RE: List operations "in a given dimension"

• To: mathgroup at smc.vnet.net
• Subject: [mg33505] RE: [mg33441] List operations "in a given dimension"
• From: "Wolf, Hartmut" <Hartmut.Wolf at t-systems.com>
• Date: Sun, 24 Mar 2002 01:44:00 -0500 (EST)
• Sender: owner-wri-mathgroup at wolfram.com

```> -----Original Message-----
> From: Martin Johansson [mailto:martin.n.johansson at emw.ericsson.se]
To: mathgroup at smc.vnet.net
> Sent: Thursday, March 21, 2002 3:27 PM
> To: mathgroup at smc.vnet.net
> Subject: [mg33505] [mg33441] List operations "in a given dimension"
>
>
> Hi,
>
> coming from the matlab world, I am used to operating
> on subgroups of elements in arbitrary dimensions of
> multidimensional matrices. An example of such an
> operation would be the calculation of the maximum
> value over all elements in a particular dimension,
> i.e. apply max() on all elements in the desired
> dimension for all index combinations in the remaining
> dimensions, resulting in matrix with one less
> dimension than the original matrix.
>
> Is there a "neat" (built-in) way to do this in
> Mathematica?
>
> Numerical example (2D):
>
> aa = {{11,12,13},{21,22,23}};
>
> Operating on aa with Max[] "w.r.t. the second
> index" should yield
>
> {13,23}.
>
>
> Numerical example (3D):
>
> aaa =
>  {{{111, 112, 113, 114}, {121, 122, 123, 124}, {131, 132, 133, 134}},
>   {{211, 212, 213, 214}, {221, 222, 223, 224}, {231, 232, 233, 234}}}
>
> Again, operating on aa with Max[] "w.r.t. the second
> index" should yield
>
> {{131, 132, 133, 134}, {231, 232, 233, 234}}.
>
>
> A way of doing (which I think is correct) is as
> follows:
>
> MaxInDim[list_, maxdim_] :=
>  Module[
>  {dims = Length[Dimensions[list]],
>   dimList},
>   dimList = Insert[Range[dims - 1], dims, maxdim];
>   Apply[Max, Transpose[list, dimList], {dims - 1}]
> ]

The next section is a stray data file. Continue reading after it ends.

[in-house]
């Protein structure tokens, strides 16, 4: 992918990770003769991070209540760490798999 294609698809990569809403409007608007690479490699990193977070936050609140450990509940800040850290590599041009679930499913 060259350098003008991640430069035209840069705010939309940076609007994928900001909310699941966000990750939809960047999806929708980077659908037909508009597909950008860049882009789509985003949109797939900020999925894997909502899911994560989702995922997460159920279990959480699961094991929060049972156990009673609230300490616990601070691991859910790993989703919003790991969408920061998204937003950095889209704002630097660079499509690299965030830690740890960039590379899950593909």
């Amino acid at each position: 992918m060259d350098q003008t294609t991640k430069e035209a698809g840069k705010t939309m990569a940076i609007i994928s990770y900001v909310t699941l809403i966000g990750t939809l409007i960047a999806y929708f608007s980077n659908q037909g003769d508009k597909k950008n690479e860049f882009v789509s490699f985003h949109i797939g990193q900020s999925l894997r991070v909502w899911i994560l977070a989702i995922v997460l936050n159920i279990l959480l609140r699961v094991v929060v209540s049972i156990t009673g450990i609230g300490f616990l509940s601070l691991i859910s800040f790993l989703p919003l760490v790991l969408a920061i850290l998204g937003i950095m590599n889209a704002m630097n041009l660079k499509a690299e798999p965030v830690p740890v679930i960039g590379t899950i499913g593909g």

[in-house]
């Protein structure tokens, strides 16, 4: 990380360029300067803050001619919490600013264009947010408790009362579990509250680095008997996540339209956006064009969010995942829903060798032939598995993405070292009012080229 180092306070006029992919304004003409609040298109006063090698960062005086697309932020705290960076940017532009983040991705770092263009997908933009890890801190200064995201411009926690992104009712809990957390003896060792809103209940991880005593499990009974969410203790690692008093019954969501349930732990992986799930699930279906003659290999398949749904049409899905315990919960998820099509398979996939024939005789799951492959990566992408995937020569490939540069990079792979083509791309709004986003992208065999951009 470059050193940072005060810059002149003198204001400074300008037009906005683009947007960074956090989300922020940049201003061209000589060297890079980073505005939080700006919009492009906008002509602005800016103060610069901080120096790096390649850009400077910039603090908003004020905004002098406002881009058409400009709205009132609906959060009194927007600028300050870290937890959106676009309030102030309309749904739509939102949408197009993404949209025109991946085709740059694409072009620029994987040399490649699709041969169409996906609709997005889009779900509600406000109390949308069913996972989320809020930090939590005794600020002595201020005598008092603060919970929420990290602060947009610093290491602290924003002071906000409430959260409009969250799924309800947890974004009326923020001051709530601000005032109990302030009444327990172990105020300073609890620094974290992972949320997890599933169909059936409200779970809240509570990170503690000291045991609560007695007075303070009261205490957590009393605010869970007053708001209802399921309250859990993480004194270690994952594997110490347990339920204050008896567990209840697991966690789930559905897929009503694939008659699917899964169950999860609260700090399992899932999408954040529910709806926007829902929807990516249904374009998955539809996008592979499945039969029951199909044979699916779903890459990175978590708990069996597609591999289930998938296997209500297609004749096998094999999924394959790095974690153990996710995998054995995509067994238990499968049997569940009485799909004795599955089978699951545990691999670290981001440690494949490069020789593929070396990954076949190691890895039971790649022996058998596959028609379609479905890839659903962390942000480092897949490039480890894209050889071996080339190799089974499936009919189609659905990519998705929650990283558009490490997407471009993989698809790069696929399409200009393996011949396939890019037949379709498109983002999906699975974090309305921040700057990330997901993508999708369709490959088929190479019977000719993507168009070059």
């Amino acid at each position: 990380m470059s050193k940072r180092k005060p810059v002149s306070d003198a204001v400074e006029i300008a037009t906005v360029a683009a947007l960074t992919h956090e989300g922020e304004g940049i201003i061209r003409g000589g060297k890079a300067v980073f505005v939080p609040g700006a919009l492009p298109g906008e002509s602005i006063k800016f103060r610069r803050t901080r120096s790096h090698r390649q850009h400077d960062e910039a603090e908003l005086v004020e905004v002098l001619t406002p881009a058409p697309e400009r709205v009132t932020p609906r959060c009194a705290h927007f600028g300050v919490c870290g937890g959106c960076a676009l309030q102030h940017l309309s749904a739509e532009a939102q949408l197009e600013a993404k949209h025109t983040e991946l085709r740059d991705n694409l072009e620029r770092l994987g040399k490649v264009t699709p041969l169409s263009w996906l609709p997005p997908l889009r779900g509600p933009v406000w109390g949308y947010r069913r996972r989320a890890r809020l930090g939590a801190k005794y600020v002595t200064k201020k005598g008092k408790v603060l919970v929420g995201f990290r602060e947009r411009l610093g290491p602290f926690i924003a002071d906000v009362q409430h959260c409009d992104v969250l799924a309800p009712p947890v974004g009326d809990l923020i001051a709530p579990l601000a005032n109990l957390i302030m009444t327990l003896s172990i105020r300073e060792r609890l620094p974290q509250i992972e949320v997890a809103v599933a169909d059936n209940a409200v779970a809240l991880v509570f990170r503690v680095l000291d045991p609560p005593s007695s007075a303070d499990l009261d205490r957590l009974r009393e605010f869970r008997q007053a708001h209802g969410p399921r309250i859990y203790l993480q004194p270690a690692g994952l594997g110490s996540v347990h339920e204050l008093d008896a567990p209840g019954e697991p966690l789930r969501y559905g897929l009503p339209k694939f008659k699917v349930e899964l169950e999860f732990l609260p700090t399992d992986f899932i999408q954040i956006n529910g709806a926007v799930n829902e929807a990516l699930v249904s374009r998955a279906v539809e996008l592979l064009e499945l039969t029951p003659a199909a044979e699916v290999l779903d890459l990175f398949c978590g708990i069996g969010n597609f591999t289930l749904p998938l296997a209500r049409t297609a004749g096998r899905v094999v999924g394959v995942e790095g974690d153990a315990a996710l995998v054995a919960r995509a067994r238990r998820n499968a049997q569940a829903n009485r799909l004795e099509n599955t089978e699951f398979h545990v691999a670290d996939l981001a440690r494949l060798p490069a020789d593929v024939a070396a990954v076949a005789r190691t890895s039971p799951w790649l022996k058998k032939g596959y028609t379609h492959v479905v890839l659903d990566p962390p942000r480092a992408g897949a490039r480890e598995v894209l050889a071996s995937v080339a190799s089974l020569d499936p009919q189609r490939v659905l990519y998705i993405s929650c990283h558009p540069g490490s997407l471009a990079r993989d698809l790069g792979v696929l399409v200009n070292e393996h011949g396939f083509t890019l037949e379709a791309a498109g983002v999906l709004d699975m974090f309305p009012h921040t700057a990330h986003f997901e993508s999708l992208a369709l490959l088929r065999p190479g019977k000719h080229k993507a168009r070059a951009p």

>
> It seems to work, but if there is a "general" way of
> doing this I could maybe avoid having to construct
> similar versions for other common operations.
>
> Matlab->Mathematica syntax conversions would
> also be welcome.
>
> Ciao,
>
> Martin
>

Martin,

what do you mean by a "general way"? All you need to do, is to abstract Max
to an arbitrary function!

To test for correctness (and to find a solution), it is useful to select a
reasonable general test case:

In:= SeedRandom
In:=
m = Table[Random[Integer, {0, 1000}], {i, 3}, {j, 4}, {k, 2}, {l, 3}]

Mostly it is of advantage to define a simple, albeit not performant,
function to check the results.

So applying a function f to all elements of the second index, say, is done
by
In:=
Table[f @@ m[[i, All, k, l]], {i, 3}, {k, 2}, {l, 3}]

and substituting Max for f:

In:= % /. f -> Max
Out=
{{{703, 984, 710}, {913, 652, 934}},
{{981, 512, 777}, {853, 922, 831}},
{{773, 993, 802}, {901, 728, 772}}}

This is simple and clear.

We can automate this method, if we can Table with a variable number of
iterators. There has been a recent post on this theme. Using my answer from
that, we get at:

In:=
ApplyAtIndex0[f_Symbol | f_Function, m_,
(index_Integer)?Positive] /;
index <= (rank = TensorRank[m]) :=
With[{dims = Dimensions[m]},
Table @@
({Unevaluated[f @@ Table[
m[[Sequence@@(\[Iota][#1]&)/@Range[rank]]],
{\[Iota][index], dims[[index]]}]], ##1}&)@@
({\[Iota][#1], dims[[#1]]}&)/@ Delete[Range[rank],index]]

This is not so horrible as it seems to be: every \[Iota][i], for i =
1,..,rank is an iterator "variable". These are brought as indices to the
matrix m. The inner Table iterates the index in question, the outer Table
all other indices. The function is held until it comes to the outer Table.

This however is nothing to be content with. You already found by yourself an
(to my opinion) perfect solution (here in my words):

In:=
ApplyAtIndex[(f_Symbol | f_Function), m_, index_Integer?Positive] /;
index <= (rank = TensorRank[m]) :=
Module[{levels = Insert[Range[rank - 1], rank, index]},
Apply[f, Transpose[m, levels], {rank - 1}]]

In:=
x2 = ApplyAtIndex[Max, m, 2]
Out=
{{{703, 984, 710}, {913, 652, 934}},
{{981, 512, 777}, {853, 922, 831}},
{{773, 993, 802}, {901, 728, 772}}}

There is a similar ("dual") solution with MapThread:

In:=
ApplyAtIndex2[(f_Symbol | f_Function), m_, index_Integer?Positive] /;
index <= (rank = TensorRank[m]) :=
Module[{levels = Insert[Range[2, rank], 1, index]},
MapThread[f, Transpose[m, levels], rank - 1]]

See how nicely they correspond. Finally I found still another solution:

In:=
ApplyAtIndex3[(f_Symbol | f_Function), m_, index_Integer?Positive] /;
index <= (rank = TensorRank[m]) :=
Map[MapThread[f, #, rank - index] &, m, {index - 1}]

This is the shortest expression. In performance all functions (except for
the Table solution) should come close, I guess your solution to be fastest,
I didn't test however.

We show the equivalence of all solutions:

In:=
SameQ @@ Through[{ApplyAtIndex0, ApplyAtIndex, ApplyAtIndex2,
ApplyAtIndex3}[
f, m, #]] & /@ Range
Out=
{True, True, True, True}

It is an interesting question, whether such a function is needed, or better
say, whether you will need it any longer after having adapted to
"Mathematica style".

--
Hartmut Wolf

```

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